How to Deploy Your WordPress Site with Docker

The beauty of Docker is how portable your applications become. Beyond that it also allows to version control our entire instance, providing a mechanism for quick rollbacks, updates, and audits. This tutorial will show you how to host your WordPress site with Docker by creating an image for it and deploying it.

Run WordPress in Docker

The simpliest example of running a WordPress site in Docker is too pull down the official WordPress image.

docker pull wordpress

If you prefer to use a specific version of WordPress, we can specify that when we pull an image. For example, we can pull down version 4.9.5.

docker pull wordpress:4.9.5

To run a WordPress container from the image we pulled down, we runt he following command.

docker run -d -p 80:80 wordpress:4.9.5

Verify that the image is running by using the docker ps command. The output will show you the containers state, name, and network information.

docker ps

Great. We can see our WordPress container is running. Let’s test that we can access the site from a web browser.

It looks like everything is working. We are able to deploy a new WordPress site, configure it, and post content. But what if you wanted a custom configuration out of the box, rather than a vanilla install? You will need to create your own Docker image based on the WordPress one you’re using.

Creating Your Dockerfile

  1. Create your workspace for building a new image.
    mkdir ~/Workspace/Docker/Wordpress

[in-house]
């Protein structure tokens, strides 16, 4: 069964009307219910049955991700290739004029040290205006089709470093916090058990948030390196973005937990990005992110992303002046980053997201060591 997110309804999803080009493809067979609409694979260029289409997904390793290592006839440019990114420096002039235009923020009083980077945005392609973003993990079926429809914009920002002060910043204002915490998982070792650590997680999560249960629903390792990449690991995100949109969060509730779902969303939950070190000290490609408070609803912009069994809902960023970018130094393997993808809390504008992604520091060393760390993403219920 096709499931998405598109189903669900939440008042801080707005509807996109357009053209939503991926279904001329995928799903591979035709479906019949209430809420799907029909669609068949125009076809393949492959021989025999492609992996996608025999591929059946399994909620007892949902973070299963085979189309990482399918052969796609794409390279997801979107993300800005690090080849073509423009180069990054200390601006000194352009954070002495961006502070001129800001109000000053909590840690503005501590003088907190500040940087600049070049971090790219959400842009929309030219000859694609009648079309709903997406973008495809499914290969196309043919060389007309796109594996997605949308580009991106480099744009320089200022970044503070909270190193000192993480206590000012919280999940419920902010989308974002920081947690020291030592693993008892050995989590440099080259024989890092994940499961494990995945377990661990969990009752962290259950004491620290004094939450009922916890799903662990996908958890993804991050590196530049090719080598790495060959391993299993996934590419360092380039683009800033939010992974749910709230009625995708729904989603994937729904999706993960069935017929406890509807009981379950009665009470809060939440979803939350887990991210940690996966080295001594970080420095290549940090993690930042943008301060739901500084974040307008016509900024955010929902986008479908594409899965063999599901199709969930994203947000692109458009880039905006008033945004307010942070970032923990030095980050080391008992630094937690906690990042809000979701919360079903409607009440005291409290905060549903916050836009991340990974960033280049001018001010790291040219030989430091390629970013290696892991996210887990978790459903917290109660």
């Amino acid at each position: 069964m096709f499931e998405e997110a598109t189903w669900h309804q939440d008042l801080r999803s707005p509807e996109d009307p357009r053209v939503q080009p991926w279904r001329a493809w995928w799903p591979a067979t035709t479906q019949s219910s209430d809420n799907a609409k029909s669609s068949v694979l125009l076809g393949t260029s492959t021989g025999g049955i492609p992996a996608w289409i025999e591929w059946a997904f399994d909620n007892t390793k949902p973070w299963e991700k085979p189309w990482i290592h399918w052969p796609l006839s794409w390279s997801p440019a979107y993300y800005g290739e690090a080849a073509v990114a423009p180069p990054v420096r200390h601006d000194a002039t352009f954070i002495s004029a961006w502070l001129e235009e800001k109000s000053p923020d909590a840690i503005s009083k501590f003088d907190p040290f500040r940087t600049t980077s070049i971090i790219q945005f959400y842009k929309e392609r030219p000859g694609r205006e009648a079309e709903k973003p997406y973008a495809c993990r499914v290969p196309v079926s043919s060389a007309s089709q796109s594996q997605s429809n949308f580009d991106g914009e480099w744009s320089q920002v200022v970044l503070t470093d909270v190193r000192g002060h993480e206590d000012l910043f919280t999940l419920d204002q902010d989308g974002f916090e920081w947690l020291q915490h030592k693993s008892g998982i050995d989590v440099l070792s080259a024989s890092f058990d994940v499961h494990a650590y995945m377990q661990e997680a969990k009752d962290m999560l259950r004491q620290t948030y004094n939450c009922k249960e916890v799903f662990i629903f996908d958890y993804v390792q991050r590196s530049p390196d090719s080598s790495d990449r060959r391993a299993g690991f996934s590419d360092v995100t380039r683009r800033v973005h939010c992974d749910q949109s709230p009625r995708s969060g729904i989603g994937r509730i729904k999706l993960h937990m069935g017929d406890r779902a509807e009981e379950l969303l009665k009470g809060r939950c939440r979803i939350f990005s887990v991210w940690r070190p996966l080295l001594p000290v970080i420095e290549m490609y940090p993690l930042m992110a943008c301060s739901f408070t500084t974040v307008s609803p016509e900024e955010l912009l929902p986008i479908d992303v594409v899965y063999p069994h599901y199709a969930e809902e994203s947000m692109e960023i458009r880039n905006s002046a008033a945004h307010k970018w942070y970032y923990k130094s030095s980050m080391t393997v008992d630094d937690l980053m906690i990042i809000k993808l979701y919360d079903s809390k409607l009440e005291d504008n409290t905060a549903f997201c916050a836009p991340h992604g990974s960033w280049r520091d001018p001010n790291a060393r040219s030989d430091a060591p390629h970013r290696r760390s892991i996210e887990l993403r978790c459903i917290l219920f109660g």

2. Create a new empty file called Dockerfile in the workspace.
    touch ~/Workspace/Docker/Wordpress/Dockerfile
  3. Open the Dockerfile in a text editor.
    vi ~/Workspace/Docker/Wordpress/Dockerfile
  4. Add the following lines.
  5. Save your changes and exit the text editor.
  6. Build your custom WordPress image.
    docker build ~/Workspace/Docker/Wordpress

Running Your Custom WordPress Docker Container

Let’s run a container based on our new Docker image.

  1. Start a new container based on your image.
    docker run -d -p 80:80 my_wpsite:1.0.0
  2. Use docker ps to verify the container is running.
    docker ps
  3. Open a web browser and check the site is accessible.

Customize Your WordPress Image

We made a new image based on the official WordPress one. However, there’s no difference between the two. Let’s customize our to match our needs.

We’ll be seeding our new image with our theme pre-installed. We’ll also add a couple of plugins, too.

  1. In your Docker image’s workspace, create a new directory for your theme.
  2. Create a new directory for your plugins.
  3. Extract your theme into the themes directory.
  4. Extract each plugin in the plugin directory.

Making Your Themes, Plugins, and Uploads Persistent

The problem with seeding your WordPress image with your themes, plugins, and uploads is that any changes to them will not be persistent. This is because a Docker container is ephemeral, by default — all changes to it while its running will be lost when the container is stopped.
By using Docker’s volumes feature we can ensure all changes to certain directories are preserved when we stop a container and start a new one.

  1. Open your Dockerfile in a text editor.
  2. Add a volume for your themes WordPress directory.
  3. Add a volume for your plugins WordPress directory.
  4. Add a volume for your uploads directory.
  5. Save your changes and exit the text editor.
  6. Build a new version of your WordPress image.

Let’s run the new image and test that all changes to themes, plugins, or uploads are persistent.

  1. Start a new a container based on your latest image.
  2. Verify that the container is running.
  3. Open your WordPress site in a web browser.
  4. Install a plugin.
  5. Upload a few images.
  6. Stop your WordPress container.
  7. Verify that the container is no longer running.
  8. Start a new WordPress container based on your image.
  9. Open your WordPress site in a web browser.
  10. Verify that your plugins and images are still available.